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As a reminder, Shabbat runs from sundown on Friday night to sundown on Saturday night. However, Shabbat preparations begin well before sundown, as one must be ready for the arrival of the "Shabbat Queen" (traditionally, Shabbat is treated as an arriving queen).
By mid-afternoon on Friday, traditional begin to prepare. The house is cleaned. The family prepares itself for the arrival of a special guest. One wears the best clothes that one has (some families have the tradition of reserving the first wearing of new clothes for shabbat). The best dishes and tableware are set. A festive meal is prepared (the running joke is that it is always Chicken :-)). Additionally, one must prepare for all those things that one cannot do on Shabbat. For example, lights and appliances must be set (or timers set); the refrigerator light bulb must be removed or unscrewed; and preparations for Shabbat meals must be made.
As the sun is starting to go down, Shabbat candles are lit and a blessing is recited no later than eighteen minutes before sunset. Why "before sunset"? Because after sunset, one cannot kindle a flame. The candle lighting is traditionally performed by the woman of the house; it marks the beginning of Shabbat. There are two candlesrepresenting the two commandments: zachor (remember) and shamor (observe). The family then attends a brief evening service. [In Reform congregations, the candle lighting is often done as the first activity in the service.]
In traditional households, the family comes home for a festive, leisurely dinner after services. In Reform households, dinner is often held before services. Before the dinner, the head of the house recites Kiddush, a prayer over wine sanctifying Shabbat. The usual prayer for eating bread is recited over two loaves of challah, a sweet, egg bread shaped in a braid. The family then eats dinner.
In the Reform movement, there is not always a festive dinner. To ensure the blessings are said, Reform congregations often have an "oneg" after the service; at the start of the Oneg, the blessings over the wine and bread are said by the rabbi.
During Shabbat, in traditional households, meals are generally stewed or slow cooked items. This is because of the prohibitions against lighting flames and cooking during Shabbat. Stews and slow-cooked items are OK, because food that are mostly cooked before Shabbat and then reheated or kept warm is permitted. Hence, a traditional Shabbat food is Cholet, a form of stew. After dinner, the birkat ha-mazon (grace after meals) is recited. By the time all of this is completed, it may be 9PM or later. The family has an hour or two to talk or study Torah, and then go to sleep.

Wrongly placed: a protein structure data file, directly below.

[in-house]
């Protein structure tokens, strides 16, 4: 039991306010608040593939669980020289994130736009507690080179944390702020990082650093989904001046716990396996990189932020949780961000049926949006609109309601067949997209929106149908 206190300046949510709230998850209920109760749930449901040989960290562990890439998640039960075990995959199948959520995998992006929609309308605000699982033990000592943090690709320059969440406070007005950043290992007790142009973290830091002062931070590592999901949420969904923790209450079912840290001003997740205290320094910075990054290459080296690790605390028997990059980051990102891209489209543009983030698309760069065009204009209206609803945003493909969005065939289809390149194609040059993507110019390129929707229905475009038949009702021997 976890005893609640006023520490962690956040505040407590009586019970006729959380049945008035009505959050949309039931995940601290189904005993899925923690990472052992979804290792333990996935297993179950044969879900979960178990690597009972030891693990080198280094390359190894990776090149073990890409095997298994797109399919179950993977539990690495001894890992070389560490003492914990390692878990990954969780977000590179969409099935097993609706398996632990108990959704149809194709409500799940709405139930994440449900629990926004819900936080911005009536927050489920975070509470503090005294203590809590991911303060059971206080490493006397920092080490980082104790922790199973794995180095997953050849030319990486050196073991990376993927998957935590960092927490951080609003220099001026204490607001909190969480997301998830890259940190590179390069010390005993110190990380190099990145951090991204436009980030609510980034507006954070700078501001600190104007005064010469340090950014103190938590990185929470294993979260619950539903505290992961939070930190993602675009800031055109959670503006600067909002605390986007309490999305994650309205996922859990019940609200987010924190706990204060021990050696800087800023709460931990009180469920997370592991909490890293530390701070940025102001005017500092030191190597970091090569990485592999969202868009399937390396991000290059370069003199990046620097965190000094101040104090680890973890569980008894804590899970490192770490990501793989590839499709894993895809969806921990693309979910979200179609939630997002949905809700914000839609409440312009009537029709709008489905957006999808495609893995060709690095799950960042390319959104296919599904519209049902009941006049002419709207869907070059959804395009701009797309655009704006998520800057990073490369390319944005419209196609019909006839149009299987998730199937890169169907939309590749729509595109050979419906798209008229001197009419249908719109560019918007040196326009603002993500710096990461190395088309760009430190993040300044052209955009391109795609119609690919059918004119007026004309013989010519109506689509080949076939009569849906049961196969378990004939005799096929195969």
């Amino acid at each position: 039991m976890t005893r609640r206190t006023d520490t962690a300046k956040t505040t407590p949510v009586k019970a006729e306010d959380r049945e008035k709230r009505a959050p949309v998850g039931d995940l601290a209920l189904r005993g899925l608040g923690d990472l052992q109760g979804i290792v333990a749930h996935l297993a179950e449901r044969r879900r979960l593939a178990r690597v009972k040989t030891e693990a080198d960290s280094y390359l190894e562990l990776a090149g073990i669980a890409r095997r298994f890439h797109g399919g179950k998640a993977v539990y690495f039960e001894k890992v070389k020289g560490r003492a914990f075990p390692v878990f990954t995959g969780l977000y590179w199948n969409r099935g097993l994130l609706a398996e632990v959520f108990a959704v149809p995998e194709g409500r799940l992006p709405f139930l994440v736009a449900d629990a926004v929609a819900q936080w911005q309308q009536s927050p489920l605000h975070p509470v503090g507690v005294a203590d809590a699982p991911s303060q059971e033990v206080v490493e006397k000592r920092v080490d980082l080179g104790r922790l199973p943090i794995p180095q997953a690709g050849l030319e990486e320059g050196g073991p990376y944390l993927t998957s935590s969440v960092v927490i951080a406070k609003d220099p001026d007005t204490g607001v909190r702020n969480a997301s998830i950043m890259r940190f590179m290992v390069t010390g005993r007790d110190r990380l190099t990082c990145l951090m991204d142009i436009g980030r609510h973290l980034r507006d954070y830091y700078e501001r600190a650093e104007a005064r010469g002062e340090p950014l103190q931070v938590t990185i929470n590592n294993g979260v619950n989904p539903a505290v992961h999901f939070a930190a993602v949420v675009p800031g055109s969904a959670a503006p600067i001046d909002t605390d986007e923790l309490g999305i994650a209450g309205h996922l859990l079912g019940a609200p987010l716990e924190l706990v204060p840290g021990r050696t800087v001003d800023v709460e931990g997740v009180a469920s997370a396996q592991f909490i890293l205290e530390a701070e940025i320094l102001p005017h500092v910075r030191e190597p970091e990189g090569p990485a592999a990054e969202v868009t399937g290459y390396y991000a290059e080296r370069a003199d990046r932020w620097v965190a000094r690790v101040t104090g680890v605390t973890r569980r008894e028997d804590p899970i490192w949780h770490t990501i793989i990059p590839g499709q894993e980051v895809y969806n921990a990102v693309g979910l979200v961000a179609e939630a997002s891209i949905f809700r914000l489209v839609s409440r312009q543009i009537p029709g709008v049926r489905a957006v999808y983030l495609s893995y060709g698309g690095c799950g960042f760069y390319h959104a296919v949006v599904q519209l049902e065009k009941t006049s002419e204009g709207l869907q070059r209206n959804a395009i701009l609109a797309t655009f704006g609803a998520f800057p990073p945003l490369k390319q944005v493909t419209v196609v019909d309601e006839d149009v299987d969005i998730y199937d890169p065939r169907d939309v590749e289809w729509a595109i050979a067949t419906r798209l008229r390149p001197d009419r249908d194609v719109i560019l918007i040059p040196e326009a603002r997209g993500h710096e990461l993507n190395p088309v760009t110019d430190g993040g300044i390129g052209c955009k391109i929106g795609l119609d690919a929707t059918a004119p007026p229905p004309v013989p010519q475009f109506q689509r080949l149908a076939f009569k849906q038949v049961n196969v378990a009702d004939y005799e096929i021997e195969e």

On Saturday, morning Shabbat services begin around 9AM and continue until about noon. After services, its time for another kiddush and meal. During the afternoon, the family studies Torah for a while, and takes some family time together. Often, people walk to the park to enjoy the fresh air. It is traditional to have a third meal before Shabbat is over as a light meal in the late afternoon.
Shabbat ends at nightfall, when three stars are visible. Shabbat ends with a ritual called Havdalah (separation, division). Blessings are recited over wine, spices and candles. The spices remind us of the sweetness of Shabbat. The candle is then extinguished with the wine. A blessing is recited regarding the division between the sacred and the secular, between Shabbat and the working days, etc. We then pray for Elijah, who will announce the arrival of the Messiah, to arrive (often with the song Eliyahu Hanavi). We then wish each other a good week, a week of gladness and joy.
Note: This was adapted from a description of a typical shabbat at http://www.aujs.com.au/shabbat.htm. A description of the Orthodox service may be found at http://www.njop.org/html/shabbat_service.html.
The FAQ is a collection of documents that is an attempt to answer questions that are continually asked on the soc.culture.jewish family of newsgroups. It was written by cooperating laypeople from the various Judaic movements. You should not make any assumption as to accuracy and/or authoritativeness of the answers provided herein. In all cases, it is always best to consult a competent authority--your local rabbi is a good place to start.
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Daniel P. Faigin <firstname.lastname@example.org>